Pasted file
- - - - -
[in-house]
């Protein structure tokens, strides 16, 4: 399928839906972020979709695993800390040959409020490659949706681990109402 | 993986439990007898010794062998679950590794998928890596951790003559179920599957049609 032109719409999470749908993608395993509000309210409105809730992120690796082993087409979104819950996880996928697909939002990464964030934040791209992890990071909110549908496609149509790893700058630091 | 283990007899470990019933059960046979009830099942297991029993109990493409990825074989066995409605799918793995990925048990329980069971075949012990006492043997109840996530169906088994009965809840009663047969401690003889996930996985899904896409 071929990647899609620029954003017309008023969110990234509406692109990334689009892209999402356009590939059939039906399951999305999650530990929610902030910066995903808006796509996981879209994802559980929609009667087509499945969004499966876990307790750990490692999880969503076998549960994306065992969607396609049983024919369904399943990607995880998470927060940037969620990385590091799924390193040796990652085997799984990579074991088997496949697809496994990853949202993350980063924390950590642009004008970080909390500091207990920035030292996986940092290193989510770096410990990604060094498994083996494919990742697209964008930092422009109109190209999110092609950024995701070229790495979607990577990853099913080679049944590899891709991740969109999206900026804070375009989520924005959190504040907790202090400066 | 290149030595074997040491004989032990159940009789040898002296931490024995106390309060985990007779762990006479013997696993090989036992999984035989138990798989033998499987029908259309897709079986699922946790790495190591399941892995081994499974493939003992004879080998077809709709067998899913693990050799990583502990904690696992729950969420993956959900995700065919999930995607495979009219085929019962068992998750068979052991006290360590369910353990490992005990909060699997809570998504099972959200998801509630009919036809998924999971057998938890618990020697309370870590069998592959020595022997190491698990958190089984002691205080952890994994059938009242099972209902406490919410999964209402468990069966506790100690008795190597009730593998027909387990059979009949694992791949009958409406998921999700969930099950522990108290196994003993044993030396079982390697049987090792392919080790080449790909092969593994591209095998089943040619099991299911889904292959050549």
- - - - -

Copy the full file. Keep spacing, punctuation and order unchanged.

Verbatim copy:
[in-house]
């Protein structure tokens, strides 16, 4: 399928839906972020979709695993800390040959409020490659949706681990109402 | 993986439990007898010794062998679950590794998928890596951790003559179920599957049609 032109719409999470749908993608395993509000309210409105809730992120690796082993087409979104819950996880996928697909939002990464964030934040791209992890990071909110549908496609149509790893700058630091 | 283990007899470990019933059960046979009830099942297991029993109990493409990825074989066995409605799918793995990925048990329980069971075949012990006492043997109840996530169906088994009965809840009663047969401690003889996930996985899904896409 071929990647899609620029954003017309008023969110990234509406692109990334689009892209999402356009590939059939039906399951999305999650530990929610902030910066995903808006796509996981879209994802559980929609009667087509499945969004499966876990307790750990490692999880969503076998549960994306065992969607396609049983024919369904399943990607995880998470927060940037969620990385590091799924390193040796990652085997799984990579074991088997496949697809496994990853949202993350980063924390950590642009004008970080909390500091207990920035030292996986940092290193989510770096410990990604060094498994083996494919990742697209964008930092422009109109190209999110092609950024995701070229790495979607990577990853099913080679049944590899891709991740969109999206900026804070375009989520924005959190504040907790202090400066 | 290149030595074997040491004989032990159940009789040898002296931490024995106390309060985990007779762990006479013997696993090989036992999984035989138990798989033998499987029908259309897709079986699922946790790495190591399941892995081994499974493939003992004879080998077809709709067998899913693990050799990583502990904690696992729950969420993956959900995700065919999930995607495979009219085929019962068992998750068979052991006290360590369910353990490992005990909060699997809570998504099972959200998801509630009919036809998924999971057998938890618990020697309370870590069998592959020595022997190491698990958190089984002691205080952890994994059938009242099972209902406490919410999964209402468990069966506790100690008795190597009730593998027909387990059979009949694992791949009958409406998921999700969930099950522990108290196994003993044993030396079982390697049987090792392919080790080449790909092969593994591209095998089943040619099991299911889904292959050549």